As city councillor, Olivia Chow was a strong advocate for children, and now child care is a key plank of her mayoral platform. Her child-care policy statement released at the end of September promises an investment of $15 million over four years to create 3,000 new child-care spaces, half of which would be subsidized. Chow also wants to add 1,200 children and 40 neighbourhoods to existing low- or no-fee after-school recreation programs aimed at working families (as councillor, Chow helped create these programs).
Lifting some lingo from the conservative lexicon, Chow also says she would improve programs for kids by “Mak[ing] the city a better, more comprehensive manager.” As examples of the efficiencies she’d look to add, Chow points to “bulk-buying for child-care centres to lower costs; coordinat[ing] supply staff management to lower overhead; and creat[ing] centralized child-care waiting lists.”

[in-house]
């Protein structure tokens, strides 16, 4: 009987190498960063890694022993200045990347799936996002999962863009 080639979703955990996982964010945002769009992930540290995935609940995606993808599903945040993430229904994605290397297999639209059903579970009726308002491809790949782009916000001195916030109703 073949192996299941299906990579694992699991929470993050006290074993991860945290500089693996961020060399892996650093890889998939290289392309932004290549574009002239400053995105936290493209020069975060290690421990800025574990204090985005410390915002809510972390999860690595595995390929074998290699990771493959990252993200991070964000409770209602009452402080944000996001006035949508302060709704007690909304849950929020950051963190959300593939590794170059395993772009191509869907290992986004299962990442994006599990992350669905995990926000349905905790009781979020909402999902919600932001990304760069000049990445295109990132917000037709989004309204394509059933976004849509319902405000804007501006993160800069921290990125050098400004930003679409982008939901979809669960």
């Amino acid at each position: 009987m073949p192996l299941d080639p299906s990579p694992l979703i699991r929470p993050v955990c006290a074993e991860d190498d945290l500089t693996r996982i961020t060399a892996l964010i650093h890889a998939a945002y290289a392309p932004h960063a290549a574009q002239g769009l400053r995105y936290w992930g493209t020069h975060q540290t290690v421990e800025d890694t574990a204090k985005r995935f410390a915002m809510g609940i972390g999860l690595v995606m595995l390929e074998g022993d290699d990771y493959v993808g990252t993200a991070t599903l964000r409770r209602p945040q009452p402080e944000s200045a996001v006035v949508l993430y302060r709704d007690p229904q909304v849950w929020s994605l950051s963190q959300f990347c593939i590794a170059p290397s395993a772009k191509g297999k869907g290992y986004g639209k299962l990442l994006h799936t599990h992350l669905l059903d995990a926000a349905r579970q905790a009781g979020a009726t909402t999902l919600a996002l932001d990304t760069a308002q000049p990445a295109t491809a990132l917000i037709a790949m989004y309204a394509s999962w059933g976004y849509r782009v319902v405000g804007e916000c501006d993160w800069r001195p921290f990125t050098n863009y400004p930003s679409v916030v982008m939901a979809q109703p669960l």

Chow also says she would partner with organizations such as the YMCA and Boys and Girls Clubs of Canada to help deliver programs to even more kids.
If Doug Ford has any interest in children being cared for, he hasn’t expressed it publicly. His actions as a city councillor indicate it’s not a priority for him—he voted against a number of budget items intended to benefit kids. Earlier this year he made insensitive remarks about autistic youths while campaigning to have a home for autistic teens moved out of an Etobicoke neighbourhood.
John Tory has said little about child care during the campaign. Responding to an item in the Toronto Star‘s Big Ideas series, Tory indicated that he would support the use of City funds to “support Toronto families,” but strongly implied that he would expect the provincial and federal governments to do most of the heavy lifting.